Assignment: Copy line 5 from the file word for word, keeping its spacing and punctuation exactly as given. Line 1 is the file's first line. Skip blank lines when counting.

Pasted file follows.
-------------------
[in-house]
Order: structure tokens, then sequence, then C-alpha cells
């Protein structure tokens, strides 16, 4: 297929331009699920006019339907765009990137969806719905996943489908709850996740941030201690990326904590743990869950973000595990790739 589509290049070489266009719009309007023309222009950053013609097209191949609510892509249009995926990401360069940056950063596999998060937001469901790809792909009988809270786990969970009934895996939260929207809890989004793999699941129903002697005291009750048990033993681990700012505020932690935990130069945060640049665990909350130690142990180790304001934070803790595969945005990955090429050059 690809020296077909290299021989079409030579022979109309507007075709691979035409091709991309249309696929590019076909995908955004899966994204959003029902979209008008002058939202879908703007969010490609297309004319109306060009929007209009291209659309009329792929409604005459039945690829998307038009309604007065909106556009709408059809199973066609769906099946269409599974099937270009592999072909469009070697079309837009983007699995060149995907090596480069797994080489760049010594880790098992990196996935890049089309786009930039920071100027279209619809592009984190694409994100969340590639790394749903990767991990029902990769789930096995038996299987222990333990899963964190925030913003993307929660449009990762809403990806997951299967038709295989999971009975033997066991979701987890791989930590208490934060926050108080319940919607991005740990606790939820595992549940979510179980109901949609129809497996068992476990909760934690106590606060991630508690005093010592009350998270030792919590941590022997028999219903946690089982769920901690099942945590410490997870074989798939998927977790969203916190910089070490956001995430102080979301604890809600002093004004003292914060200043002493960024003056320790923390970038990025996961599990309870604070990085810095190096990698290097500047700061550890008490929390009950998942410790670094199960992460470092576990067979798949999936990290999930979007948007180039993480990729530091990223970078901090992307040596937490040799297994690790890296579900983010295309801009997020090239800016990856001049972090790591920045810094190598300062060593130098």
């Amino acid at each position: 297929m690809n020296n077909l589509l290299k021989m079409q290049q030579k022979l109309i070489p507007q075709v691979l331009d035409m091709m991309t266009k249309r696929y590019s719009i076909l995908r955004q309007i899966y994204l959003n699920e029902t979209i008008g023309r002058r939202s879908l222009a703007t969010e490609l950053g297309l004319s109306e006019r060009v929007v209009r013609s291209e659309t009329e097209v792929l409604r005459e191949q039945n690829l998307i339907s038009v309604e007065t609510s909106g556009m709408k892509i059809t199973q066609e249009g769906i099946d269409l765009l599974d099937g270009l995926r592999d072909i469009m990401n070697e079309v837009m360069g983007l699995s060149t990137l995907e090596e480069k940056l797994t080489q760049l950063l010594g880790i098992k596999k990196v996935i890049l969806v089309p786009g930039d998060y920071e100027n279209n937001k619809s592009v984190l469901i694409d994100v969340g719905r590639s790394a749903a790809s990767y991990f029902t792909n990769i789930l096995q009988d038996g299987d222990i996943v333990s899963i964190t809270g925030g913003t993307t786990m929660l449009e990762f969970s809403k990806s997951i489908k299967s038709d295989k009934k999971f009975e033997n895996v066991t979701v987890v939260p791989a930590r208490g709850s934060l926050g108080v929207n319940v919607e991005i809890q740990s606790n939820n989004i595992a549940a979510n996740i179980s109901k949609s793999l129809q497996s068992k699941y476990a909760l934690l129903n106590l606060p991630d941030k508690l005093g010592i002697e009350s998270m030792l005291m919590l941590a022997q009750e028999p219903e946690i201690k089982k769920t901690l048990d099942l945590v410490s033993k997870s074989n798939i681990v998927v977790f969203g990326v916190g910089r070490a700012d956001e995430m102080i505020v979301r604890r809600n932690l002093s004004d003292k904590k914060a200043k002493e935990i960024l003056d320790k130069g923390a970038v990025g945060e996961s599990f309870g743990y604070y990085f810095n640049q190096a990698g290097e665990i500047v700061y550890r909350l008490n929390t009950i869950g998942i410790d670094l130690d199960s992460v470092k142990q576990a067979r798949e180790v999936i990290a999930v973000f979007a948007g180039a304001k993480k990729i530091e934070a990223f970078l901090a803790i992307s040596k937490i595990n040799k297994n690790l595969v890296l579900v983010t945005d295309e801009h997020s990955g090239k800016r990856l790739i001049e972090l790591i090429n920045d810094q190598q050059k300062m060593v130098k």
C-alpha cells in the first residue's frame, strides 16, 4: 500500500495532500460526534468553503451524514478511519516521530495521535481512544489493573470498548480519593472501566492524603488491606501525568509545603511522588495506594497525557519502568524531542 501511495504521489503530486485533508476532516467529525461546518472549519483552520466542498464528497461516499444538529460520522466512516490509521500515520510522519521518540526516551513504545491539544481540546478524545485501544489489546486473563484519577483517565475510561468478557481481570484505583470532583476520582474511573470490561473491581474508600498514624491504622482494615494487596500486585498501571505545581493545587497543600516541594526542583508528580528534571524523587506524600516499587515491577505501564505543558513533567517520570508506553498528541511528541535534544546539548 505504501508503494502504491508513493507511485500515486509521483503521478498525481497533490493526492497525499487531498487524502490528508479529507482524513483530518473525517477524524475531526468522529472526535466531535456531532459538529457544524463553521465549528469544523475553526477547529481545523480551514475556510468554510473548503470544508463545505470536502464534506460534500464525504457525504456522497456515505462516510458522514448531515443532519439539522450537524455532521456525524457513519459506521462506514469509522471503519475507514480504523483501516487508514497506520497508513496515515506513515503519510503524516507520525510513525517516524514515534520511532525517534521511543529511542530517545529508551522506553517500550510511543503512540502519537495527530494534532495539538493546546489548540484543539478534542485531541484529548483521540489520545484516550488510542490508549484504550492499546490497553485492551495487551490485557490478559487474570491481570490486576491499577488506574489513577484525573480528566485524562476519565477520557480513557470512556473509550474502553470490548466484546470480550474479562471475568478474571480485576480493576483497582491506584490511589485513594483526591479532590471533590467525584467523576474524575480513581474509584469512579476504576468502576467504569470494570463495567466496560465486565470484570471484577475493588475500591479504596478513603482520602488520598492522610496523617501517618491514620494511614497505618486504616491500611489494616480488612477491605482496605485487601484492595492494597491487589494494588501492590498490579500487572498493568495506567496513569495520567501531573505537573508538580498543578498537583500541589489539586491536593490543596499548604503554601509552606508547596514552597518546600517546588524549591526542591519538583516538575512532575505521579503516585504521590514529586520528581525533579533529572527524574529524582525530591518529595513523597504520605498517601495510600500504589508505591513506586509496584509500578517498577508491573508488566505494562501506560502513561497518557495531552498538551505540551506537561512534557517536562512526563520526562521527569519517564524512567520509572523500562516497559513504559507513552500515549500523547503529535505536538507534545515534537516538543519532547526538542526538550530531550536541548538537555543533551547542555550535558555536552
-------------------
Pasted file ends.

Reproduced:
C-alpha cells in the first residue's frame, strides 16, 4: 500500500495532500460526534468553503451524514478511519516521530495521535481512544489493573470498548480519593472501566492524603488491606501525568509545603511522588495506594497525557519502568524531542 501511495504521489503530486485533508476532516467529525461546518472549519483552520466542498464528497461516499444538529460520522466512516490509521500515520510522519521518540526516551513504545491539544481540546478524545485501544489489546486473563484519577483517565475510561468478557481481570484505583470532583476520582474511573470490561473491581474508600498514624491504622482494615494487596500486585498501571505545581493545587497543600516541594526542583508528580528534571524523587506524600516499587515491577505501564505543558513533567517520570508506553498528541511528541535534544546539548 505504501508503494502504491508513493507511485500515486509521483503521478498525481497533490493526492497525499487531498487524502490528508479529507482524513483530518473525517477524524475531526468522529472526535466531535456531532459538529457544524463553521465549528469544523475553526477547529481545523480551514475556510468554510473548503470544508463545505470536502464534506460534500464525504457525504456522497456515505462516510458522514448531515443532519439539522450537524455532521456525524457513519459506521462506514469509522471503519475507514480504523483501516487508514497506520497508513496515515506513515503519510503524516507520525510513525517516524514515534520511532525517534521511543529511542530517545529508551522506553517500550510511543503512540502519537495527530494534532495539538493546546489548540484543539478534542485531541484529548483521540489520545484516550488510542490508549484504550492499546490497553485492551495487551490485557490478559487474570491481570490486576491499577488506574489513577484525573480528566485524562476519565477520557480513557470512556473509550474502553470490548466484546470480550474479562471475568478474571480485576480493576483497582491506584490511589485513594483526591479532590471533590467525584467523576474524575480513581474509584469512579476504576468502576467504569470494570463495567466496560465486565470484570471484577475493588475500591479504596478513603482520602488520598492522610496523617501517618491514620494511614497505618486504616491500611489494616480488612477491605482496605485487601484492595492494597491487589494494588501492590498490579500487572498493568495506567496513569495520567501531573505537573508538580498543578498537583500541589489539586491536593490543596499548604503554601509552606508547596514552597518546600517546588524549591526542591519538583516538575512532575505521579503516585504521590514529586520528581525533579533529572527524574529524582525530591518529595513523597504520605498517601495510600500504589508505591513506586509496584509500578517498577508491573508488566505494562501506560502513561497518557495531552498538551505540551506537561512534557517536562512526563520526562521527569519517564524512567520509572523500562516497559513504559507513552500515549500523547503529535505536538507534545515534537516538543519532547526538542526538550530531550536541548538537555543533551547542555550535558555536552